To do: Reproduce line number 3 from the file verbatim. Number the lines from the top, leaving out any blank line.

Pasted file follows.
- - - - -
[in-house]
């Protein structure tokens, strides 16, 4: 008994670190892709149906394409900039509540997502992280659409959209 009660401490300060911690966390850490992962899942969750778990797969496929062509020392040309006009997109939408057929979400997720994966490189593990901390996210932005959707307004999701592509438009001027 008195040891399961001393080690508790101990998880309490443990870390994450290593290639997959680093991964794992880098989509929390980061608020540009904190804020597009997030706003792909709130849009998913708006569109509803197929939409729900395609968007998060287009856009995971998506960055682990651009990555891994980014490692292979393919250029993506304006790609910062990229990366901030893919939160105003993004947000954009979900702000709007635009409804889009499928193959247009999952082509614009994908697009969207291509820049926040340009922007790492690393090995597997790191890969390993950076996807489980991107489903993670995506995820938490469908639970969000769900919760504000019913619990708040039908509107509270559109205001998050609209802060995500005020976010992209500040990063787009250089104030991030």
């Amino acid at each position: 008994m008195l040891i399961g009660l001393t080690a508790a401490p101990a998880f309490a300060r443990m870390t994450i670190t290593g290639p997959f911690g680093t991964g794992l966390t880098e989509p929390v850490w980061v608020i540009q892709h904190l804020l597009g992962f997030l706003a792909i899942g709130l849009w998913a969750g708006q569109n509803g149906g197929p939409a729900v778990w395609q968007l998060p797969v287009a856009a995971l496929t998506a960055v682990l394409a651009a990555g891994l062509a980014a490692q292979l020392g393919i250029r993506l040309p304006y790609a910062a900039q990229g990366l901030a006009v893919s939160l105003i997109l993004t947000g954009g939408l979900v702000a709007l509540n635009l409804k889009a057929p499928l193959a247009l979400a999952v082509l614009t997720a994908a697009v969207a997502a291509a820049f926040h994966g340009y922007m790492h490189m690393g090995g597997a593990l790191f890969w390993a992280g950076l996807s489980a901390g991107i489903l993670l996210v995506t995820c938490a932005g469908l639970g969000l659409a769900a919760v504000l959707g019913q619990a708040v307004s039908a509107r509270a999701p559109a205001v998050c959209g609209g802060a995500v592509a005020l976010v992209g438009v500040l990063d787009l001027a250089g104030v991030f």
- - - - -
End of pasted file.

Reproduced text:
């Amino acid at each position: 008994m008195l040891i399961g009660l001393t080690a508790a401490p101990a998880f309490a300060r443990m870390t994450i670190t290593g290639p997959f911690g680093t991964g794992l966390t880098e989509p929390v850490w980061v608020i540009q892709h904190l804020l597009g992962f997030l706003a792909i899942g709130l849009w998913a969750g708006q569109n509803g149906g197929p939409a729900v778990w395609q968007l998060p797969v287009a856009a995971l496929t998506a960055v682990l394409a651009a990555g891994l062509a980014a490692q292979l020392g393919i250029r993506l040309p304006y790609a910062a900039q990229g990366l901030a006009v893919s939160l105003i997109l993004t947000g954009g939408l979900v702000a709007l509540n635009l409804k889009a057929p499928l193959a247009l979400a999952v082509l614009t997720a994908a697009v969207a997502a291509a820049f926040h994966g340009y922007m790492h490189m690393g090995g597997a593990l790191f890969w390993a992280g950076l996807s489980a901390g991107i489903l993670l996210v995506t995820c938490a932005g469908l639970g969000l659409a769900a919760v504000l959707g019913q619990a708040v307004s039908a509107r509270a999701p559109a205001v998050c959209g609209g802060a995500v592509a005020l976010v992209g438009v500040l990063d787009l001027a250089g104030v991030f």